Michael Hanley was hanging out with friends early Sunday, looking for something to do when he and his cousin stopped at a Lexington Shell gas station for soda.
Devin Clayton, 17, said she and another girl waited in the back seat of the car while Hanley, 19, and his cousin went inside the store at North Broadway and New Circle Road.
Hanley was arguing with an unknown man as they left the Shell store, Devin said.
Devin could not hear what the men were saying. She later spoke to Hanley's cousin, who said he heard Hanley tell the man to "mind his own damn business."
The two men started fighting, Devin said. The man tried to punch Hanley but missed. Devin said Hanley then hit the man and bear-hugged him. Devin said the gunshot sounded like a "little pop."
"He stumbled back and then just ran all around," she said.
Hanley eventually went into the store and passed out on the floor between two shelves, Devin said. She placed a bag of chips under Hanley's head and performed CPR until paramedics arrived.
Hanley was shot about 3:30 a.m. He was pronounced dead at University of Kentucky Medical Center at 4:08 a.m. The cause of death was listed as a gunshot wound, according to the Fayette County coroner's office.
"I just now kind of stopped crying," Devin said.
Police continued to search Monday evening for a greenish-blue car, possibly a four-door, and a man wanted for questioning, Lexington police Lt. Doug Pape said. The man was described as black with a medium complexion and a mustache. He is possibly in his early 20s, about 5, feet 9 inches to 6 feet tall, weighing 160 to 180 pounds.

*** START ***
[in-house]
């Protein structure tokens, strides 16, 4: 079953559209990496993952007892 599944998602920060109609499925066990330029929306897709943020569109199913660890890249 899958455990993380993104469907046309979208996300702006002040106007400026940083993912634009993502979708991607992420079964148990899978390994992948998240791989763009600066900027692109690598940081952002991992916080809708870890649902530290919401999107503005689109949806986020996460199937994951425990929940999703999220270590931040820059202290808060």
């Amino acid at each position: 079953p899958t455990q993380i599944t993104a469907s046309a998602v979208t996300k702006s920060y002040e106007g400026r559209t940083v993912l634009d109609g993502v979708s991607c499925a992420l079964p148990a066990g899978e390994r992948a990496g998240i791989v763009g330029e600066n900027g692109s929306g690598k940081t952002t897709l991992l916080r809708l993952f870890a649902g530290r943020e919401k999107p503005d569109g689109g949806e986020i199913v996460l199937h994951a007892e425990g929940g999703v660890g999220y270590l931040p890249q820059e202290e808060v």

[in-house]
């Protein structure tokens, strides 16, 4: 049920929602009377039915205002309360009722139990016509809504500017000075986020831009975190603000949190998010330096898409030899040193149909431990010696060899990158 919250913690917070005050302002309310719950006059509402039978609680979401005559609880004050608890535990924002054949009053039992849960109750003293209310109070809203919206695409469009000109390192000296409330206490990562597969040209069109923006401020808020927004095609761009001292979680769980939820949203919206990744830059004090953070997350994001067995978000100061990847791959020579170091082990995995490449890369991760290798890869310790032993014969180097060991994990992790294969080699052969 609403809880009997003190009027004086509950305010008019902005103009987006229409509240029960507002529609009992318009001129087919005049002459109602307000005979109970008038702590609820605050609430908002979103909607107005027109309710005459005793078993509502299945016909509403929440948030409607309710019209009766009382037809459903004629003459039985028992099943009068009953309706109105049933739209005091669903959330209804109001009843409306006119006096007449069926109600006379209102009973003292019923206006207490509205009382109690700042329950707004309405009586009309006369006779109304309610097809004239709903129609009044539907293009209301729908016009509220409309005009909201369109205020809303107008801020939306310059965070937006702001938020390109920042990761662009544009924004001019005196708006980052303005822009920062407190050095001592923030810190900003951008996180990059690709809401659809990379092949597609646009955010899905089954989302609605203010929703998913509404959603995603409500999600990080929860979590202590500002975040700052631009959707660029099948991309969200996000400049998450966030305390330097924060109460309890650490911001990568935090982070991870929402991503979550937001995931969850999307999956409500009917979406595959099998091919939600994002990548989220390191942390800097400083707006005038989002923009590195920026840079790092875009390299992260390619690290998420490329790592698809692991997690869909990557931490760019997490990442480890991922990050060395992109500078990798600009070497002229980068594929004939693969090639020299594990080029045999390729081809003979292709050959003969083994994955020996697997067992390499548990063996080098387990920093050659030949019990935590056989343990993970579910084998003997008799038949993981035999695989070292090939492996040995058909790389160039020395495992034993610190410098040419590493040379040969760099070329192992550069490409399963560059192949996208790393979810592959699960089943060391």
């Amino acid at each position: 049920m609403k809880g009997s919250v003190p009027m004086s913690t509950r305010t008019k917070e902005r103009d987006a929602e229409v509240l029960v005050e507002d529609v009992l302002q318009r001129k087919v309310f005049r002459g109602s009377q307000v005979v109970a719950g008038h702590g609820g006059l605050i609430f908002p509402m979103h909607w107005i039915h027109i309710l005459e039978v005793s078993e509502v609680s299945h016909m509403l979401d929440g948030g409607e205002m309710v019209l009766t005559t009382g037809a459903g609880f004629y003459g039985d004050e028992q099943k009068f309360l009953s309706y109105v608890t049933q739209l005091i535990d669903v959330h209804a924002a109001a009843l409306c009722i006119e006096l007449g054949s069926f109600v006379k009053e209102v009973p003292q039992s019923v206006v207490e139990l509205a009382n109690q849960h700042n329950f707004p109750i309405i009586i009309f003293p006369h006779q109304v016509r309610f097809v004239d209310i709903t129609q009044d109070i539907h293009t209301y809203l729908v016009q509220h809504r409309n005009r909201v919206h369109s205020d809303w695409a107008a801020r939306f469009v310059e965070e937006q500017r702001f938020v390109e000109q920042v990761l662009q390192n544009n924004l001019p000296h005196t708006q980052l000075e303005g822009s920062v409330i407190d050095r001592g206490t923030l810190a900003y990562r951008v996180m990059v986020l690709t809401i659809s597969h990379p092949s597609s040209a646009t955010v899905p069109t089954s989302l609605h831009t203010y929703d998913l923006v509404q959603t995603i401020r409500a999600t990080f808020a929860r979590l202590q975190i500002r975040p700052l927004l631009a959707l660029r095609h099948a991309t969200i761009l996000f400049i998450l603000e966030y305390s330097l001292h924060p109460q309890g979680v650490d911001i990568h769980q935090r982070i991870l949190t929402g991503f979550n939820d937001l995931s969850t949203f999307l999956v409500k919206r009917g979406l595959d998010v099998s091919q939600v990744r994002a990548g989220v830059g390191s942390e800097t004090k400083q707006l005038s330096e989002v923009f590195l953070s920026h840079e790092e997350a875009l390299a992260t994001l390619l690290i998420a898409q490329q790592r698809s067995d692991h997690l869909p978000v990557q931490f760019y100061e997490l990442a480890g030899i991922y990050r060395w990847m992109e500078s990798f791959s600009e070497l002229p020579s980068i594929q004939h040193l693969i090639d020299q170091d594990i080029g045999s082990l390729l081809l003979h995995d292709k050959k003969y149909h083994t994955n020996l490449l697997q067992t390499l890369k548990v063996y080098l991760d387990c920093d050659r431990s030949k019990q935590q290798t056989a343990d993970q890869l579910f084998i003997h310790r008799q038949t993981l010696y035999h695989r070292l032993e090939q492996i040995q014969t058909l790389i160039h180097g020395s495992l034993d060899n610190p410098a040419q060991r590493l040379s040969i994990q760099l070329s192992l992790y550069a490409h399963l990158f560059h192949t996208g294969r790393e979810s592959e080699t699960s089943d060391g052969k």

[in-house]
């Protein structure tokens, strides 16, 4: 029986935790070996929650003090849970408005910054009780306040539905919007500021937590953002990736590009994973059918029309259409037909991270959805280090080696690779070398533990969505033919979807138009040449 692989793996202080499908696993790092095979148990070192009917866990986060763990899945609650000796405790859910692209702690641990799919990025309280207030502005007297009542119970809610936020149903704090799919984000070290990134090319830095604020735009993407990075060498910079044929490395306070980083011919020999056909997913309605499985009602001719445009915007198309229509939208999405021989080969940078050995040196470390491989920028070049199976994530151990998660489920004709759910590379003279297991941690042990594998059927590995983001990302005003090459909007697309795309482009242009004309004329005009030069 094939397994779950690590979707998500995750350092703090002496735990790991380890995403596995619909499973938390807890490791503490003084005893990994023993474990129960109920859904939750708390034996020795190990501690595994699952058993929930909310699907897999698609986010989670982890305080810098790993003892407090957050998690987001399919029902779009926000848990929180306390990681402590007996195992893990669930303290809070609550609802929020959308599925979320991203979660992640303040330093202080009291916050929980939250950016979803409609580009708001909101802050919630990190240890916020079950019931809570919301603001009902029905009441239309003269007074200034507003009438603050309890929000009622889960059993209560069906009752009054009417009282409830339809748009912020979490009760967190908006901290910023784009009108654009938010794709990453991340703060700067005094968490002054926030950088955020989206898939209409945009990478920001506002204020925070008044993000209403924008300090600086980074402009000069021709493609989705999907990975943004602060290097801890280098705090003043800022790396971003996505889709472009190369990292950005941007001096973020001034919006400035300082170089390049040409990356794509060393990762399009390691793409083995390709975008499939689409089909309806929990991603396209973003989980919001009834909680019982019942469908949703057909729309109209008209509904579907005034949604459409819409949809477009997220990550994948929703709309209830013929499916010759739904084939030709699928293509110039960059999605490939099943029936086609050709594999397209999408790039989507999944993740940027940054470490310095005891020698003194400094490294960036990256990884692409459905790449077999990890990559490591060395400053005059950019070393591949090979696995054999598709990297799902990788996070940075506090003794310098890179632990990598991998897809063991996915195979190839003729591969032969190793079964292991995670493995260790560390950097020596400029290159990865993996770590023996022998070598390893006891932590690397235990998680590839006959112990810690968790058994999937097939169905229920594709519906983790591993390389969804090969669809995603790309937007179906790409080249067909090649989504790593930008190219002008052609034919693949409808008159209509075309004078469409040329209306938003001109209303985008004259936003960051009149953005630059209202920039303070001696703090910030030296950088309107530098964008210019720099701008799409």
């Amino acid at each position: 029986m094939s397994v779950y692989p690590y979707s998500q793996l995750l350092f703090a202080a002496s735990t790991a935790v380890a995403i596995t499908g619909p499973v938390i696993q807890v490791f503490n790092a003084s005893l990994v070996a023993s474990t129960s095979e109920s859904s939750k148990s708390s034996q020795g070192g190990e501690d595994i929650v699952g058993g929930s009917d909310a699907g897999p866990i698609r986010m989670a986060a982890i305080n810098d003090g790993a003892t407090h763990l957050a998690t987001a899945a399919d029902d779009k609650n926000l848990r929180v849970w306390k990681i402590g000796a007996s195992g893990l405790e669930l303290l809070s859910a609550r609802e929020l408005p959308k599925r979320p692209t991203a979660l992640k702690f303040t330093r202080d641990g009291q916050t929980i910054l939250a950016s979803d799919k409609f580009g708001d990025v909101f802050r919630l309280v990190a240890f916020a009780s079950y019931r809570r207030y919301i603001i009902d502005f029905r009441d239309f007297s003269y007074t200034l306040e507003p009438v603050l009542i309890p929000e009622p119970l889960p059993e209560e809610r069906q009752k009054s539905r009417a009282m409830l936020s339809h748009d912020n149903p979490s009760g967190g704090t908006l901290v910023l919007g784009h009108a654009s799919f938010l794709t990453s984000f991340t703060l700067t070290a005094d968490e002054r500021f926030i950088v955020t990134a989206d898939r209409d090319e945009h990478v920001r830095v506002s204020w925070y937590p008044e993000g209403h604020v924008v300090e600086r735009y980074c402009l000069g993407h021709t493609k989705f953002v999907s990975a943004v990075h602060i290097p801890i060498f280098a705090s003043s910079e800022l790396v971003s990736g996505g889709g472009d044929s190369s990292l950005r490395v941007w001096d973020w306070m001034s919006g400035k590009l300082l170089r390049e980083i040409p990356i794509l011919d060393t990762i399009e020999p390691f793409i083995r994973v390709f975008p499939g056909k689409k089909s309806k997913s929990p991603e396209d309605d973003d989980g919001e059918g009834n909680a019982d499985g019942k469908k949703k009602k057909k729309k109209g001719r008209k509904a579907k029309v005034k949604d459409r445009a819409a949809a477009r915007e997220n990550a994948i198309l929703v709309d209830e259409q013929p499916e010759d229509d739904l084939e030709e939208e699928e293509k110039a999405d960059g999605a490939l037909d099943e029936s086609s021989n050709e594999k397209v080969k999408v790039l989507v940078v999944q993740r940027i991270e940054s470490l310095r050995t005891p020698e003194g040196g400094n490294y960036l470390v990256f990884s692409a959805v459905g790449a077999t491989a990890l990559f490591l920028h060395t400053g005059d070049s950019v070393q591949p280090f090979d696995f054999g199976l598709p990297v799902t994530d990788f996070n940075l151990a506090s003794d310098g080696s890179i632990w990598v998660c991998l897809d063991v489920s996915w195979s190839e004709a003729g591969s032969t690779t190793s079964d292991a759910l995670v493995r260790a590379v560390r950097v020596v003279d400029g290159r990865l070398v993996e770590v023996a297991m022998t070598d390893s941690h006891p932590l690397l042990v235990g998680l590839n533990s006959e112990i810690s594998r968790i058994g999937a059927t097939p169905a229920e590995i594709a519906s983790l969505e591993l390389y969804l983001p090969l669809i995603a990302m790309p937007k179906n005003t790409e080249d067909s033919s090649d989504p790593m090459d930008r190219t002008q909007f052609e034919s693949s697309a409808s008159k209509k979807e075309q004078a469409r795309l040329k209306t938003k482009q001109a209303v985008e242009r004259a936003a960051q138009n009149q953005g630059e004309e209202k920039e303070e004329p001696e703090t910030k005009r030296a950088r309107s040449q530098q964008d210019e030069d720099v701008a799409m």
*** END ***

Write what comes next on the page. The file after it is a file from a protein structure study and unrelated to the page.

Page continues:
Michael Hanley's mother, Tammy, struggled to make sense of her son's death Monday afternoon as relatives buzzed in and out of her home near The Red Mile.
A black pickup on narrow Bennett Avenue off Versailles Road had "RIP Michael Hanley" written on a window. The truck passed a parked red Cadillac with the same statement scrawled across the back window in white paint.
Tammy Hanley stood on the front porch, holding pictures of her son as she spoke with a reporter. She wants justice for her son.
Tammy Hanley wrestled with immediate matters Monday, such as making funeral arrangements and figuring out how to pay for burial.
"We just want him buried, but we don't have the money," said Tammy Hanley, who receives Social Security. "And I want justice for my son. I just feel like his life was cut short."
Michael Hanley had dropped out of high school because of anxiety, his mother said. But he planned to take the GED and eventually play basketball in college. Hanley played for an AAU team in Lexington, his mother said.
Kerr Brothers Funeral Home on Main Street is handling arrangements, which were incomplete Monday.
A small makeshift memorial, including Ale-8-One bottles and burning candles, rested against a tree at the Shell station Monday afternoon.
Josh Tolson, 21, who said he had been a friend of Hanley for more than a decade, stopped by to place a basketball at the memorial. He recalled Hanley's willingness to help his friends, whether it was with money or conflicts with others.
"Any time I ever called him, he was there for me," Tolson said.